Even if you don’t think you’ll want or need to visit an NYPL branch in person, obtaining a library card will allow you access to all their online research databases, which in many cases are much more generous than those offered by Mina Rees. Apply for your library card online.

MaRLI Card: This is a program that grants on-site access and borrowing privileges to NYU and Columbia libraries. (Further information and email to apply is here) The application process is lengthy and complicated, and you must demonstrate a specific need for materials in either NYU’s or Columbia’s library. The best trick is to find around five books related to your current research needs at either NYU and Columbia that aren’t in the collections at the GC or NYPL, and make a case based on this list. Very niche subjects and material in languages other than English are usually your best bet.

Museum study spaces:
Thomas J. Watson Library at The Met: to register online as a researcher, use this form
The Museum of Modern Art Library: to make an appointment, use this form for archives and this form for the library

Catalogues and databases:

Mina Rees ( is extremely limited, even for PDFs and ebooks. Unchecking the filter “Books” and “Book Chapters” when reviewing search results does help.

NYPL ( much more comprehensive access to databases and online journals

WorldCat ( shows you locations of a book anywhere in the world, great for ordering physical books through the ILL

Hathi Trust ( currently both the GC and NYPL offer cardholders access services to scanned books in Hathi Trust’s collection; you’ll need to login from the homepage.

Internet Archive


Documents of Latin American and Latino Art (ICAA)

MoMA and The Met make many of their exhibition catalogues available online

Getty Virtual Library Sometimes authors post full PDFs of their books and journal articles there

Citations Engines

Zotero: free and easy to use. You can store all your references in here, and it will even automatically generate citations for you if you have the book’s ISBN or a DOI for the article. Use this from the beginning, and you will thank yourself later

Access to Museums with CUNY ID:
Free access to the following museums with CUNY ID:

  • The Frick Collection
  • The Whitney Museum of American Art
  • El Museo del Barrio
  • MoMA
  • And more, see here:

CUNY Zoom and Dropbox accounts:
CUNY provides access to business accounts for Zoom and Dropbox. 

To login to your account, click SSO login and then enter “cuny” as your domain. This will then redirect you to a CUNY login page. Use your login email (this is different from your graduate center email!), which looks something like this: The numbers are the last two digits of your CUNY Empl ID.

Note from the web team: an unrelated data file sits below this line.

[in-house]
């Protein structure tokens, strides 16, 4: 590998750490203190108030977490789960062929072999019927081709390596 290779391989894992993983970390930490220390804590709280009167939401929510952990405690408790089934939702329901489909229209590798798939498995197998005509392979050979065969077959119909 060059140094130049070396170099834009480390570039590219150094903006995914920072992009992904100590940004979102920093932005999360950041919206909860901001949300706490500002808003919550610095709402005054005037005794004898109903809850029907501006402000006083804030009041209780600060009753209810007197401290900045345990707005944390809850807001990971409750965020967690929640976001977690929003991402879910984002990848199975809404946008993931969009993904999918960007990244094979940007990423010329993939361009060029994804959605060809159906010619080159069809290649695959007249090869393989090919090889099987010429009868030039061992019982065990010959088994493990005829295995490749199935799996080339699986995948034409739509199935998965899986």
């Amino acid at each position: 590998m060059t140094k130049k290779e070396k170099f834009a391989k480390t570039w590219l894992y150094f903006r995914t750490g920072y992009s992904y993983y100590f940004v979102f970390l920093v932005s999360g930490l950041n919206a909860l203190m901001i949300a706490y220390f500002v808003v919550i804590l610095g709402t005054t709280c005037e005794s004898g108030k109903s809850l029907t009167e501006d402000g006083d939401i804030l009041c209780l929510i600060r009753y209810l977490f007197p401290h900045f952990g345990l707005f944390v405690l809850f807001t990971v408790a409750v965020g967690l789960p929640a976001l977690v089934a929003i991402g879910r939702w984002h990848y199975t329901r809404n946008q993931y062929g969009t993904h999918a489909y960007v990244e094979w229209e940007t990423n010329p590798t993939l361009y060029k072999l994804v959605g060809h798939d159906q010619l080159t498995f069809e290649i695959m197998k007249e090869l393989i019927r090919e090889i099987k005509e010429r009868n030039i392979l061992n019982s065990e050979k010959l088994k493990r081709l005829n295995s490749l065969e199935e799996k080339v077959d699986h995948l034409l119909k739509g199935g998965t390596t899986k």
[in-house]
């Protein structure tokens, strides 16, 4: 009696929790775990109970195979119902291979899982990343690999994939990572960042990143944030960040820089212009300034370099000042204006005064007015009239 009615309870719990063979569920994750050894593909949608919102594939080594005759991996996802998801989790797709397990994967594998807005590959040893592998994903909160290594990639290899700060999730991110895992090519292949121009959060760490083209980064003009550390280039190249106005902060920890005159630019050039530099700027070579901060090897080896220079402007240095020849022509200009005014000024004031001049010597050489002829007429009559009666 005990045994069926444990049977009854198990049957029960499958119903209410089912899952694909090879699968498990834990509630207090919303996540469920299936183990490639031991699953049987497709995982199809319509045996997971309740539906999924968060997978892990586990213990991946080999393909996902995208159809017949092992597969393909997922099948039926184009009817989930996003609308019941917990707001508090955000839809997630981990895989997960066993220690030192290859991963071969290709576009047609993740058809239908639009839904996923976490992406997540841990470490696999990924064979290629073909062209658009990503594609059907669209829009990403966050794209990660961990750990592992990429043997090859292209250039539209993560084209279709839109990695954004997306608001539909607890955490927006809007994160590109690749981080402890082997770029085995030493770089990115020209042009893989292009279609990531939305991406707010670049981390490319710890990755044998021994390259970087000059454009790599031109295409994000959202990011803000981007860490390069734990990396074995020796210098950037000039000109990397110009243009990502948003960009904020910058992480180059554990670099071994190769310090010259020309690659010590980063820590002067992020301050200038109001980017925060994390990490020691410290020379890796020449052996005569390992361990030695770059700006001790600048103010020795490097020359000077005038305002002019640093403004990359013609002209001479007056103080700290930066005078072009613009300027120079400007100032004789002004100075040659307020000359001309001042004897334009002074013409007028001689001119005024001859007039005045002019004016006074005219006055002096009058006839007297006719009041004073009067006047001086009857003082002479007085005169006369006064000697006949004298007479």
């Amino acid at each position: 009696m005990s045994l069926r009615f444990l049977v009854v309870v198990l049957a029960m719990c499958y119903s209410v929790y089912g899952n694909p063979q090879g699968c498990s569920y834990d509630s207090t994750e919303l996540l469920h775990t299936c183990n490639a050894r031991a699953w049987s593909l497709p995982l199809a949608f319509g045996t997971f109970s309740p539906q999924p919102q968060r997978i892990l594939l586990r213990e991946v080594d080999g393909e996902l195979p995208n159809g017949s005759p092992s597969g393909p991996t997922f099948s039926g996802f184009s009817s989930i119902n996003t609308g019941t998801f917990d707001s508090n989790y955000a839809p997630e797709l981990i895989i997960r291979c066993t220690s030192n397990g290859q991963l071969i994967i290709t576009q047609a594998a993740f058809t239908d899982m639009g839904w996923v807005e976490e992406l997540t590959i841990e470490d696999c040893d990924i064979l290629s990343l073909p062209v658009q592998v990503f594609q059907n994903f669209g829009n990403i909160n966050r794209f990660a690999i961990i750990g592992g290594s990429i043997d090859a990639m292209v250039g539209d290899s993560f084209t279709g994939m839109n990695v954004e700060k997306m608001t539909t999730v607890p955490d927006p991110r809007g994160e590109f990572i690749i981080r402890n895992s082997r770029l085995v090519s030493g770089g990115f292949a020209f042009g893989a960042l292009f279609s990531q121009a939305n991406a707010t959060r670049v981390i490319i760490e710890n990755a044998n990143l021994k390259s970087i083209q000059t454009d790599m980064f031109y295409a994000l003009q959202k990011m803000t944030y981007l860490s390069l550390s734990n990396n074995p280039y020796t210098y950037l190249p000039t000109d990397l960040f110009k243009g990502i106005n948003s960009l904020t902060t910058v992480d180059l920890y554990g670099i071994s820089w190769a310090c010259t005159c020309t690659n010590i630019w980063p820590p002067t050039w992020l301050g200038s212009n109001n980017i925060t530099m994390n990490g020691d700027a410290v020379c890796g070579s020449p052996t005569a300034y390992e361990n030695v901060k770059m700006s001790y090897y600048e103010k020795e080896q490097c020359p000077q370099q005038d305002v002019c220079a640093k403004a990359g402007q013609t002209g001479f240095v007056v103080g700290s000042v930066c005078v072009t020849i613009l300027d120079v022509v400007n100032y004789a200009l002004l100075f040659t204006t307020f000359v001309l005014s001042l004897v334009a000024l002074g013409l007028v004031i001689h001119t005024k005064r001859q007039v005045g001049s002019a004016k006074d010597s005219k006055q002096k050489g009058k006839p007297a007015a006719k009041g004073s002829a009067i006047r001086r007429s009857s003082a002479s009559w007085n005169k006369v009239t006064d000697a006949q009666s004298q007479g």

Top tip: Collect all your CUNY passwords and login information in one document. There are about five different combinations you need for CUNYfirst, Blackboard, your email, the Library, etc., and you need to change your passwords every few months.

Free Printing at the GC

Free unlimited printing from computers in the student lounge and in VRC: login with your CUNY credentials. The printers should be automatically connected.

Free unlimited printing in Mina Rees Library: The Library has office-style printers that easily print large quantities. It’s easiest to print from the computers there by either emailing your files to yourself or transferring them on a USB, and select the first printer that shows up. Or you can directly upload files to this website, but it is less reliable. Then log on to one of the many computers in the circular desk area by the printers and release the documents from there.

There’s also a great KIC scanner in the printing area, which is good for quickly scanning large portions of books.

The Graduate Center Building

There’s a cafe at the bottom of the building and a canteen on the eighth floor. 

Administrative offices (Bursar, Registrar, Student Affairs) are mostly on the eighth floor. It is worthwhile stopping by in person to clarify any pressing issues.

International Students
Make sure to check in with the International Student Office on the seventh floor or via email to:

Get your I-20 signed before you travel (very important!)

Get your I-94 checked every time you re-enter the country

Make sure they have all up-to-date documents (passport, visa, other immigration things) on file

For any specific questions or concerns, feel free to get in touch directly with Flora at